Cuban: No, I do not. Because everybody’s scared. Do CEOs? I think smart CEOs get it, because I think they’ve seen this before. This isn’t a new concept here.
Feloni: So the challenge, then, is having leadership step up and communicate this to their investors.
Cuban: Exactly. Just say, “Look, if you want to stick with me, give me a little bit higher P/E ratio so that the stock maintains itself. But the reality is you’re not my first consideration right now. And if that doesn’t sit well with you, sorry, because my customers, that’s the way they think, and long term, if we’re looking at five, 10, 100 years from now, that’s what my customers will want. That’s how we’re managing this company and this brand. And if you don’t like it, now’s the time to sell.”
Who’s stepped up and who’s stumbled
Feloni: I know you’ve been keeping on top of the news and calling out certain companies. I’m interested in who you think has illustrated both the good and the bad response to this.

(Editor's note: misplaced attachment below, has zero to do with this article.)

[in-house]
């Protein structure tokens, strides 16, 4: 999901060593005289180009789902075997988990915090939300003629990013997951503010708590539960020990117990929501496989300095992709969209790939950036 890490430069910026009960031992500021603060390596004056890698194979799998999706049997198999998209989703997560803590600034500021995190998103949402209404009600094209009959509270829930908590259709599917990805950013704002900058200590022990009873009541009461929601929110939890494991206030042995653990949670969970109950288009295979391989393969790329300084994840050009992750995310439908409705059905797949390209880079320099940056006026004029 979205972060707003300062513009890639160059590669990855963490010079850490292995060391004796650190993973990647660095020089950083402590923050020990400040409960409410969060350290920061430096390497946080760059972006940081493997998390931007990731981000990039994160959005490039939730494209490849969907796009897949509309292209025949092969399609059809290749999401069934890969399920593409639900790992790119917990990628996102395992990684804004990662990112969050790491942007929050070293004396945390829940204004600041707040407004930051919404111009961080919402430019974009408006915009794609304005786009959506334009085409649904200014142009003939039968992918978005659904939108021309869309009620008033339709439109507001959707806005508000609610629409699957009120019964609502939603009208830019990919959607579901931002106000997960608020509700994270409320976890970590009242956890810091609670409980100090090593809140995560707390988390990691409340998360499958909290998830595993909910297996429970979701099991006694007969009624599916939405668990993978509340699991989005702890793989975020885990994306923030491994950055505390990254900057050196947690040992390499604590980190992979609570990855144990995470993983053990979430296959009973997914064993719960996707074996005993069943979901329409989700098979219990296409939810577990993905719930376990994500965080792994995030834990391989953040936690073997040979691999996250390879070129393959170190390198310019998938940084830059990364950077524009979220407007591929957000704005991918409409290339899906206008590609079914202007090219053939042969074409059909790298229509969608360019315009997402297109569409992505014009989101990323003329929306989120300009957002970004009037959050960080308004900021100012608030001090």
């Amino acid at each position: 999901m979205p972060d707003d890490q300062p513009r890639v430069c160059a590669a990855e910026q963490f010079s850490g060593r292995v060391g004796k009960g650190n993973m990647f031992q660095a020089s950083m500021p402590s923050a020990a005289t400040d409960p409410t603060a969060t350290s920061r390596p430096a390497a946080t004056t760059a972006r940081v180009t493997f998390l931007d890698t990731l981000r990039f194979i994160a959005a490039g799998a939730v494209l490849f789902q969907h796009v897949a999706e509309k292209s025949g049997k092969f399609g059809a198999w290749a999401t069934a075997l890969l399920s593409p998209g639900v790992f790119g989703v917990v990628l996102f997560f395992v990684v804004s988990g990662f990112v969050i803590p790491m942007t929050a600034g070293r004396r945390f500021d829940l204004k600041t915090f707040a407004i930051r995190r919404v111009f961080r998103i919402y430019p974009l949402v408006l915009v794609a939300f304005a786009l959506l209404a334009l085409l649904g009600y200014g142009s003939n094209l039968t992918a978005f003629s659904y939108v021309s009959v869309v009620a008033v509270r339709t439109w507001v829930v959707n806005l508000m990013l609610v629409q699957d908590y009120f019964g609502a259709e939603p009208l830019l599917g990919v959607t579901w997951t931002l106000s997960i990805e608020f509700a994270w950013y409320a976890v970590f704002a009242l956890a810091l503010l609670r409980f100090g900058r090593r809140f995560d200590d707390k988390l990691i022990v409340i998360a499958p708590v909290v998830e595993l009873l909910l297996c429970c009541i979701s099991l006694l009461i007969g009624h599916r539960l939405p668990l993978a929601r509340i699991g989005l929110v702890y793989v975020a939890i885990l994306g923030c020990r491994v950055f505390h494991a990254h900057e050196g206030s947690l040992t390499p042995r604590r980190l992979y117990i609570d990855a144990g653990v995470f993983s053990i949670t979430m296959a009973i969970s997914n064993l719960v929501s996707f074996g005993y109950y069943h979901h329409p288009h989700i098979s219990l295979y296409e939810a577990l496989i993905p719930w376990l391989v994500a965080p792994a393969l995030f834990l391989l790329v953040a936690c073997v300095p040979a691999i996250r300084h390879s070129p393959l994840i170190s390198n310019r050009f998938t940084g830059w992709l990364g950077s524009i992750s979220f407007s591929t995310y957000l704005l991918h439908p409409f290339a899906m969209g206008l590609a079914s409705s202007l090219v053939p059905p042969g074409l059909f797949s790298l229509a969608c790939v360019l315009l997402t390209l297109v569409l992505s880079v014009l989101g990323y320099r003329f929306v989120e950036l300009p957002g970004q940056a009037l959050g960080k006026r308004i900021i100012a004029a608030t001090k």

Cuban: Amazon, they’ve been a good corporate citizen for a while, but I’m seeing new beneficial things from them. I think Walmart has done great things. ShopRite. You’ve seen a lot of grocery stores that have kept their doors open. They’ve opened up early for elderly citizens so they don’t have to fight the crowds. You’ve seen delivery companies and obviously the hospitals have been great. You can’t thank the frontline first responders and healthcare workers enough. There’s not enough we can do for them.
I’ll call out on the negative side 3M. I like the fact they maximized production [of safety masks] – that’s a good thing. But they didn’t communicate with us – and that’s a horrible thing. Here we are, and have been for weeks, in a situation where we see our healthcare providers screaming and crying for N95 masks. There’s a product manager at 3M who sells a boatload of N95 masks who knows this industry intimately. They know where the biggest buyers are, who their distributors are selling to, what the price points are. They could’ve come out and talked about the supply chain.